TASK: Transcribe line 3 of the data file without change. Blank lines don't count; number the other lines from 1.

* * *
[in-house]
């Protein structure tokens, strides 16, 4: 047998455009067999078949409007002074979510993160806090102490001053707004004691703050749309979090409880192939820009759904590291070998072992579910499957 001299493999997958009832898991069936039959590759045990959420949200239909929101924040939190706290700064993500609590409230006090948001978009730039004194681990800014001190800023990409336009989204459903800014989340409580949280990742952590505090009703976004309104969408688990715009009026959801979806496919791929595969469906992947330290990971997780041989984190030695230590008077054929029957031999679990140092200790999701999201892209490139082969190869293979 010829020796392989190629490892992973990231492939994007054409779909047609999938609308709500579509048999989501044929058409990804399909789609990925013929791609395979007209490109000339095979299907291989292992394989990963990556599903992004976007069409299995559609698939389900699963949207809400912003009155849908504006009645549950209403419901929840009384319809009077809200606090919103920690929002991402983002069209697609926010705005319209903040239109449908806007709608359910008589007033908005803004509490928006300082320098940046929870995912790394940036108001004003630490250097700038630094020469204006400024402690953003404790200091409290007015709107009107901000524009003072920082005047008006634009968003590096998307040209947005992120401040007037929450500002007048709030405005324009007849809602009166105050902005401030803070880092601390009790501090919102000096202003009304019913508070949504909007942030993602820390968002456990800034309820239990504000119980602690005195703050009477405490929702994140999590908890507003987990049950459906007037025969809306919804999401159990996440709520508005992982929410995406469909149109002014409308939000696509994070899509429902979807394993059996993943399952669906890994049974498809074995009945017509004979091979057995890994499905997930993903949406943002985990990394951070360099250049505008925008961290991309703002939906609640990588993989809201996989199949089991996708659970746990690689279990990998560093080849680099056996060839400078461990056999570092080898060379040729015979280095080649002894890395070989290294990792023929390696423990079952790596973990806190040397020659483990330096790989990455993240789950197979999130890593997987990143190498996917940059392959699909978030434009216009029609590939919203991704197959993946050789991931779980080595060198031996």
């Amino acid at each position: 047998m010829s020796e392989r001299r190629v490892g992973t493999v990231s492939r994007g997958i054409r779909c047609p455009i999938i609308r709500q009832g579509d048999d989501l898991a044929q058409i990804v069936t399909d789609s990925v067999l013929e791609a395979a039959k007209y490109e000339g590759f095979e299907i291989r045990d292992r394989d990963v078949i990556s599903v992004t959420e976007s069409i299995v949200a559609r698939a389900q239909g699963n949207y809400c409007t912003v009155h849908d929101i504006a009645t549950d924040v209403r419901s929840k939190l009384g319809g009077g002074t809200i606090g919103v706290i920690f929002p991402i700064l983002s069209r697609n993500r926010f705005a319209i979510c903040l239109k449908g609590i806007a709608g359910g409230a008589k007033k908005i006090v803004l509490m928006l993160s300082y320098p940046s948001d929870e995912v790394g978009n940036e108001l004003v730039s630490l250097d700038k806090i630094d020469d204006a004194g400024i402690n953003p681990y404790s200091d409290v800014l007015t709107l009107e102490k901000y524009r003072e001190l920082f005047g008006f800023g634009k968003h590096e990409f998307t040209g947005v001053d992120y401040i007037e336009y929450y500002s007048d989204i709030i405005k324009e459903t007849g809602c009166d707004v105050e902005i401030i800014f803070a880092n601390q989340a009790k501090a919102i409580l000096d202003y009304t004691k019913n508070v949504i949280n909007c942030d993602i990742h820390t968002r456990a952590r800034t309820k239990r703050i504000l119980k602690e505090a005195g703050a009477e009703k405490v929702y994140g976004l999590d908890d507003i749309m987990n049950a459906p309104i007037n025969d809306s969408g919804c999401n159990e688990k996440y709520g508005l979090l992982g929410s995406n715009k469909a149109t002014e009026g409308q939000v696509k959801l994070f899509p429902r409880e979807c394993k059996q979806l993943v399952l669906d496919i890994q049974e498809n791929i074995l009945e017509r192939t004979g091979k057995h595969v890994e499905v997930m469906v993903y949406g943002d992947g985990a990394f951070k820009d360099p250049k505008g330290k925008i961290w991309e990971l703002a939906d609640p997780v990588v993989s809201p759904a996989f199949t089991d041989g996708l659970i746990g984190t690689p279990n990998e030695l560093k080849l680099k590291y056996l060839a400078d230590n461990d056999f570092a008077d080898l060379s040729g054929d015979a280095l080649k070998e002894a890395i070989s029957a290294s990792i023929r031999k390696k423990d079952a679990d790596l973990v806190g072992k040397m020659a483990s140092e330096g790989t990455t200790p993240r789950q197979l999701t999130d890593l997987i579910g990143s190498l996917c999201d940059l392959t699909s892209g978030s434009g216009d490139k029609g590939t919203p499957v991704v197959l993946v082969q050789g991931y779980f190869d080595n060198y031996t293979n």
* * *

């Amino acid at each position: 047998m010829s020796e392989r001299r190629v490892g992973t493999v990231s492939r994007g997958i054409r779909c047609p455009i999938i609308r709500q009832g579509d048999d989501l898991a044929q058409i990804v069936t399909d789609s990925v067999l013929e791609a395979a039959k007209y490109e000339g590759f095979e299907i291989r045990d292992r394989d990963v078949i990556s599903v992004t959420e976007s069409i299995v949200a559609r698939a389900q239909g699963n949207y809400c409007t912003v009155h849908d929101i504006a009645t549950d924040v209403r419901s929840k939190l009384g319809g009077g002074t809200i606090g919103v706290i920690f929002p991402i700064l983002s069209r697609n993500r926010f705005a319209i979510c903040l239109k449908g609590i806007a709608g359910g409230a008589k007033k908005i006090v803004l509490m928006l993160s300082y320098p940046s948001d929870e995912v790394g978009n940036e108001l004003v730039s630490l250097d700038k806090i630094d020469d204006a004194g400024i402690n953003p681990y404790s200091d409290v800014l007015t709107l009107e102490k901000y524009r003072e001190l920082f005047g008006f800023g634009k968003h590096e990409f998307t040209g947005v001053d992120y401040i007037e336009y929450y500002s007048d989204i709030i405005k324009e459903t007849g809602c009166d707004v105050e902005i401030i800014f803070a880092n601390q989340a009790k501090a919102i409580l000096d202003y009304t004691k019913n508070v949504i949280n909007c942030d993602i990742h820390t968002r456990a952590r800034t309820k239990r703050i504000l119980k602690e505090a005195g703050a009477e009703k405490v929702y994140g976004l999590d908890d507003i749309m987990n049950a459906p309104i007037n025969d809306s969408g919804c999401n159990e688990k996440y709520g508005l979090l992982g929410s995406n715009k469909a149109t002014e009026g409308q939000v696509k959801l994070f899509p429902r409880e979807c394993k059996q979806l993943v399952l669906d496919i890994q049974e498809n791929i074995l009945e017509r192939t004979g091979k057995h595969v890994e499905v997930m469906v993903y949406g943002d992947g985990a990394f951070k820009d360099p250049k505008g330290k925008i961290w991309e990971l703002a939906d609640p997780v990588v993989s809201p759904a996989f199949t089991d041989g996708l659970i746990g984190t690689p279990n990998e030695l560093k080849l680099k590291y056996l060839a400078d230590n461990d056999f570092a008077d080898l060379s040729g054929d015979a280095l080649k070998e002894a890395i070989s029957a290294s990792i023929r031999k390696k423990d079952a679990d790596l973990v806190g072992k040397m020659a483990s140092e330096g790989t990455t200790p993240r789950q197979l999701t999130d890593l997987i579910g990143s190498l996917c999201d940059l392959t699909s892209g978030s434009g216009d490139k029609g590939t919203p499957v991704v197959l993946v082969q050789g991931y779980f190869d080595n060198y031996t293979n």